Popular in more ways than one
Many of the happiest memories of my youth include bonfires, house parties and days languishing at the beach, all accompanied by Ten Penny and Schooner beer. Today we keep a pretty awesome collection of micro-brewed beer in our beverage fridge but there will always be a dozen or so Keith’s in there as well, because it’s as identifiable to people “from away” as toques and hockey. It’s as much a part of us as maple syrup. But I have to confess that as much as I love a cold beer, there’s a new brew in my life and I like it a lot!
Hard cider has hit the Atlantic Provinces with a vengeance. Its popularity is immense and it seems like there is a new distillery opening every other month throughout the region. It’s no wonder; this stuff is so good!
The idea of making a fermented beverage from apples isn’t a new concept. But it’s very interesting to note that North America is the only place where the beverage is referred to as hard cider, to distinguish it from the non-alcoholic, non-filtered apple drink that we also call cider. Go anywhere else in the world and ask for cider and you’ll get the boozy version straight off.
All four of the Atlantic Provinces have distilleries producing hard cider and many have made enough inroads that their names are becoming quite familiar. In New Brunswick you’ll find Red Rover Craft Cider and Scow Craft Cider; in Nova Scotia we have Bulwark, Annapolis Cider Company, Stutz Cider, Ship Builders, No Boats On Sunday and Tideview Cider Company. PEI has Arlington Orchards and Newfoundlanders love the Newfoundland Cider Company.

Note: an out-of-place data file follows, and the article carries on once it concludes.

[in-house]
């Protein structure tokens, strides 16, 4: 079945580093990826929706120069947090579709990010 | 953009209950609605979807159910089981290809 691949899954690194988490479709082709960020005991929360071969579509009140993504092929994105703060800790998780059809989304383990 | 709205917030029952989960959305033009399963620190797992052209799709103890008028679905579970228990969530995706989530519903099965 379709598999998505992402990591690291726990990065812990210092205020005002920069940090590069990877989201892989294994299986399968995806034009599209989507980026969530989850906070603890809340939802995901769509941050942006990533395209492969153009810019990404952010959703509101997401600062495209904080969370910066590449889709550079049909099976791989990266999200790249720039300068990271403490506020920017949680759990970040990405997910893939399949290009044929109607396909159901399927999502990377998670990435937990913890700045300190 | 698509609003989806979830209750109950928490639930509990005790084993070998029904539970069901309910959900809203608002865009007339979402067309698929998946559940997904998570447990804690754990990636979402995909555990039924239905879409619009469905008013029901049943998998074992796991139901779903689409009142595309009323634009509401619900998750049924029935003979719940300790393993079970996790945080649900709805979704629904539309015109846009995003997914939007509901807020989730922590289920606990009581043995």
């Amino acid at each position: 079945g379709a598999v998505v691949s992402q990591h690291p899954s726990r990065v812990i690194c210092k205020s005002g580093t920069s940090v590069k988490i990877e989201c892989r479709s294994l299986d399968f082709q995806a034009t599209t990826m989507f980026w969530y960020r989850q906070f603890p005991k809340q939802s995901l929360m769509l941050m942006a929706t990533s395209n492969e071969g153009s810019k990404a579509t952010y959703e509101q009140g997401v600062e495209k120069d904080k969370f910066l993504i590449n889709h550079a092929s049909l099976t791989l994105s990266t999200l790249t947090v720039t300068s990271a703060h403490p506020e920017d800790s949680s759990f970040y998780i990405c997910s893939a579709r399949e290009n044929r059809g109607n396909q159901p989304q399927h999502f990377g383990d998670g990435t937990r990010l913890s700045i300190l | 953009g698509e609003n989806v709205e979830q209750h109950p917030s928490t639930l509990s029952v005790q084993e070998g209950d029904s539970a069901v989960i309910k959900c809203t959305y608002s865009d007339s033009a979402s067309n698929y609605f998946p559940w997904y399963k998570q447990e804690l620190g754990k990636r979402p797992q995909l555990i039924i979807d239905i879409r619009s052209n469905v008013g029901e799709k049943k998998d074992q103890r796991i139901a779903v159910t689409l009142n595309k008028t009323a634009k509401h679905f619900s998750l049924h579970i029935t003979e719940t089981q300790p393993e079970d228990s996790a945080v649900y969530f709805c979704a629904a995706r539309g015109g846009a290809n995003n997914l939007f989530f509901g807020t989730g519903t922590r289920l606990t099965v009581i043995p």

This list certainly in no way encompasses all the cider companies that are emerging and I encourage you to search out others as well. If you’re travelling elsewhere in Canada and wish to try local ciders you can visit The Canadian Cider Directory at cidermonger.com.
Not far from me is Tatamagouche, a quiet little town that is becoming popular with beer enthusiasts thanks in part to the Tatamagouche Brewing Co; but this tiny bit of paradise is also getting a cider distillery, New Scotland Cider. I suspect they’ll do quite well, proving that Maritimers can be counted on for two things; supporting their own and recognizing and enjoying a great brew!